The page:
“Survivor is exactly what you see on TV. Nothing is fake or embellished. It is “realer than real”. Sure, there are cameras there, but it’s not distracting; I was totally present with the new society within which I was living. And of course there were also those moments when I was hyper-aware of how crazy the situation was- when the sun was beating down, and I’d feel a little dizzy, and then I’d look down at my toes covered in mud and go “holy crap, I’m here”. When my time ended so quickly, I first felt excited that I’d tried to pull off a history-making move, but after the adrenaline wore off, honestly, I felt like “what do I do now?” This was YEARS in the making for me. I’d bent over backward for the opportunity. And frankly, I felt like I blew it. To go home on a non-majority vote in a game that used to vote people out exclusively by majority vote was tough. While it was historic and was an anomaly, it was– and still is– heartbreaking! I had so much gas left in me to go the distance! This is a game for a MILLION DOLLARS and I wanted it! But I played a risky hand and it just didn’t work out – it’s a game after all! I have to be grateful and I sincerely am. I got to play the best game ever, live my childhood dream, and represent my hometown on National TV. I’d do it all over again (with some tweaks, ha!) “

Maddie also spoke about moving out of Huntingtown Maryland and starting over in New York:

“I grew up in Huntingtown, but lost my mom my senior year of highschool, and thought it would be good to go somewhere totally new after that loss to sort of “start over”. I moved to New York from Huntingtown when I was 18 to go to college. New York is so different from Huntingtown and it took a while to adjust. Maddie said. “There was a time when I thought I might move back to Maryland, but I’ve now been in NYC for about 10 years and it’s my (second) home now. Funnily enough – more proof that Huntingtown is such an amazing place to call home – when I moved to New York, my friends from NYC would look at my social media and be like “what magical place are you from? It looks SO fun!” My college roommate used to call me “Maddy from Magical Maryland” ha! So I’m still repping Southern Maryland even after all this time in New York – you can take the girl out of Southern Maryland but you can’t take Southern Maryland outta the girl!”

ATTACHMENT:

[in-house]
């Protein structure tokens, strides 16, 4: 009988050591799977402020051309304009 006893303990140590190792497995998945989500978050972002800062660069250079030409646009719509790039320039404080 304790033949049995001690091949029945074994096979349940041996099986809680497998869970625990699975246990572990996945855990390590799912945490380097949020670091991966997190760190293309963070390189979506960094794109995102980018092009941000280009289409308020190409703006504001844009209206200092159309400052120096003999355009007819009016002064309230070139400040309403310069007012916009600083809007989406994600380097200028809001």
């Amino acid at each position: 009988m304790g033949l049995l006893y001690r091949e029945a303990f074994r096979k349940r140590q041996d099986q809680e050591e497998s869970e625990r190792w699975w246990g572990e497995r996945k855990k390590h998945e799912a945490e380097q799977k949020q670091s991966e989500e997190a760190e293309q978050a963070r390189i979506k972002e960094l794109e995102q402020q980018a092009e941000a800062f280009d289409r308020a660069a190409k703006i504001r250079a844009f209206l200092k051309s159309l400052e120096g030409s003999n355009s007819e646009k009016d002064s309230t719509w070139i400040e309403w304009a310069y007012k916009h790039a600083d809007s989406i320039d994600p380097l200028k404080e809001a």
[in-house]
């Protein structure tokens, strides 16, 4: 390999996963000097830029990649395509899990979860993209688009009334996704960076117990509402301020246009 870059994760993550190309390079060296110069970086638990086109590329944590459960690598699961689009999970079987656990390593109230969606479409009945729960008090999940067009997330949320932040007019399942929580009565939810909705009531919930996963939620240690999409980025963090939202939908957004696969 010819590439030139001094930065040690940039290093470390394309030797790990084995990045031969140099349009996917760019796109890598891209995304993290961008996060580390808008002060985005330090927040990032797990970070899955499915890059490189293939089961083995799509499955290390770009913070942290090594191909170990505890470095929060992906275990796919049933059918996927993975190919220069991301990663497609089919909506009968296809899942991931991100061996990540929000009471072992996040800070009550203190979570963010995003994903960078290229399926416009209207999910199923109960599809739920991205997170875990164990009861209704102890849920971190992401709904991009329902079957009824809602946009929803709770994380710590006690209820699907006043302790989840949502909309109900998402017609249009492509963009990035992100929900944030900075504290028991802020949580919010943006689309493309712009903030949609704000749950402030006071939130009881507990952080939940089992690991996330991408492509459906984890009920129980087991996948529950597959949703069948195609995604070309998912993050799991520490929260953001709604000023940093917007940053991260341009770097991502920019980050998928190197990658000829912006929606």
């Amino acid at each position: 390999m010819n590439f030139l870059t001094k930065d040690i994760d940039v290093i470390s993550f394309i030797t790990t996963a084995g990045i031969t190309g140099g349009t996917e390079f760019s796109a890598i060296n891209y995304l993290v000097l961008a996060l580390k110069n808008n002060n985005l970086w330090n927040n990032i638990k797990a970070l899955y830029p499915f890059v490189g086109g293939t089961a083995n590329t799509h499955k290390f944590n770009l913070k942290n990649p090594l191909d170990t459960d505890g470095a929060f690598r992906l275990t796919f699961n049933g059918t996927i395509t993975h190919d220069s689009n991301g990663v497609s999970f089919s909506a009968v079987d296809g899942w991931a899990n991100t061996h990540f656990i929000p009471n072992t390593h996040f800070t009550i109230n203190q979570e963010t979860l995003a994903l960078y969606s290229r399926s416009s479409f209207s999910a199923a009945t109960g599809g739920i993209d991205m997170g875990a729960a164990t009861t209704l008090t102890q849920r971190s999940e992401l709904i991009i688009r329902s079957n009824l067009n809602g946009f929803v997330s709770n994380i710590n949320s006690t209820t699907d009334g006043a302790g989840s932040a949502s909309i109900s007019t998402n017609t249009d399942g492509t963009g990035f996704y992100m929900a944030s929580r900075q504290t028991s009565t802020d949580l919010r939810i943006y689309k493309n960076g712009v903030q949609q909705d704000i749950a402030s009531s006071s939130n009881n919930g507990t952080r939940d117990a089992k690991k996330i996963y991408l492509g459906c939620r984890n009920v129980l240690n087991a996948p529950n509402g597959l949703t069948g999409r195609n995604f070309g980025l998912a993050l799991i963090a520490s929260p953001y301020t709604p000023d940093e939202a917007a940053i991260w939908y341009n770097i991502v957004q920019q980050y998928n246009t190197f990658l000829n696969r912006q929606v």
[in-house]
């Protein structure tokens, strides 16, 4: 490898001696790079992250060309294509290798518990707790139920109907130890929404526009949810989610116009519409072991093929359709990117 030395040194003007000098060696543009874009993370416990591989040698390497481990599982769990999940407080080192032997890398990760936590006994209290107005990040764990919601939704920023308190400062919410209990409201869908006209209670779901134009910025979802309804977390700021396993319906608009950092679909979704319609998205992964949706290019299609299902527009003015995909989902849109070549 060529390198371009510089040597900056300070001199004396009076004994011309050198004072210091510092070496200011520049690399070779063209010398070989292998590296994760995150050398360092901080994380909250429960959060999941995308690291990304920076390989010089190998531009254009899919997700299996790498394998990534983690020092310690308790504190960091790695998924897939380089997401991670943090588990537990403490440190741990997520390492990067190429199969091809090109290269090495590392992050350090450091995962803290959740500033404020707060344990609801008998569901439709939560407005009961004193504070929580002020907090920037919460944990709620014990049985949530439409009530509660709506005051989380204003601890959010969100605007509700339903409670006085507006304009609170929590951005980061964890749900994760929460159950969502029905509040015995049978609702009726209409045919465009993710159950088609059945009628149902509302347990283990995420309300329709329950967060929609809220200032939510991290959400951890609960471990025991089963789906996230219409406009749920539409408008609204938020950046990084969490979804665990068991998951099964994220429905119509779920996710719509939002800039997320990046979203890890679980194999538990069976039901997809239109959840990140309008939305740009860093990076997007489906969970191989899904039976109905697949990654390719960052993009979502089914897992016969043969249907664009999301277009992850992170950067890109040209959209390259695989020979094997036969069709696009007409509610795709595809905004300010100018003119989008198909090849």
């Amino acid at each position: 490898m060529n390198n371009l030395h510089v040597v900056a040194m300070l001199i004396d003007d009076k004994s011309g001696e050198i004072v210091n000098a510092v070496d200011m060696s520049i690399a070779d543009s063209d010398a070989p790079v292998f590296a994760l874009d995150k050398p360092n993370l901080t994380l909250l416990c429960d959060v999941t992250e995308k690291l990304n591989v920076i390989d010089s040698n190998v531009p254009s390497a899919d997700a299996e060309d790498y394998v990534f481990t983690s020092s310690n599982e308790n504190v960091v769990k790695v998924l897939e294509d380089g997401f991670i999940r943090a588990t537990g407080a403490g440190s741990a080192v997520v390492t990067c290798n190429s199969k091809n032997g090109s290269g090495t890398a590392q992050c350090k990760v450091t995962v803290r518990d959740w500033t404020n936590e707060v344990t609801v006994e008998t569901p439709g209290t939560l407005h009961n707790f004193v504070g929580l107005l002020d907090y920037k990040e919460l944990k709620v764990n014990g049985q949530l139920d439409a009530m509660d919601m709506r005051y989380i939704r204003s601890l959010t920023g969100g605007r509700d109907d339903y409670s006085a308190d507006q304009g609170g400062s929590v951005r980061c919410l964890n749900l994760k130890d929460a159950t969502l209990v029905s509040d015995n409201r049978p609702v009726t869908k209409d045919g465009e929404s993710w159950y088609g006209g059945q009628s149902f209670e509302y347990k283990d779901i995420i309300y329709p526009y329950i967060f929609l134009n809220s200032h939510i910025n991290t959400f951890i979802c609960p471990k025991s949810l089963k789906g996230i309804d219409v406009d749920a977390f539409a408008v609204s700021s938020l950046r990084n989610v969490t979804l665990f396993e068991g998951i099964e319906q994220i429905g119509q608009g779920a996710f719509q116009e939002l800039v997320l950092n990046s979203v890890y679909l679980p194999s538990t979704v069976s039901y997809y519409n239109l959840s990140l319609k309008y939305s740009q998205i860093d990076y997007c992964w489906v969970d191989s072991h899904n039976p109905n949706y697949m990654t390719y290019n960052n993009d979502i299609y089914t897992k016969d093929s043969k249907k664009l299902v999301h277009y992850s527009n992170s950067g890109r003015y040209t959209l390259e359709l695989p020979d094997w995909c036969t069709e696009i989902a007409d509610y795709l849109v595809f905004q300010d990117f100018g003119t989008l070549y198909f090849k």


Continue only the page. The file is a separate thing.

Maddie says some of her hobbies include hiking, running, yoga, reading, making movies with her sisters, and even surfing “Yes, there’s surfing in NYC”, said Maddie.

Any family or friends who inspired you to take on this adventure of being on Survivor?

“You know, sometimes in life it’s nice to do things for other people, or in honor of other people, to pay homage, etc. I think deep down, I started running marathons to honor my mom (who was also a runner). But Survivor? I think this was for me honestly. I think I took on this adventure for a younger starry-eyed version of myself who was watching in her living room and thought “I can do that. I can do anything.” I wanted to honor that version of myself. I think my mom echoed that feeling too of “you can do that!” so it’s cool to have really been there and done it, even if my time was short.” Maddie said.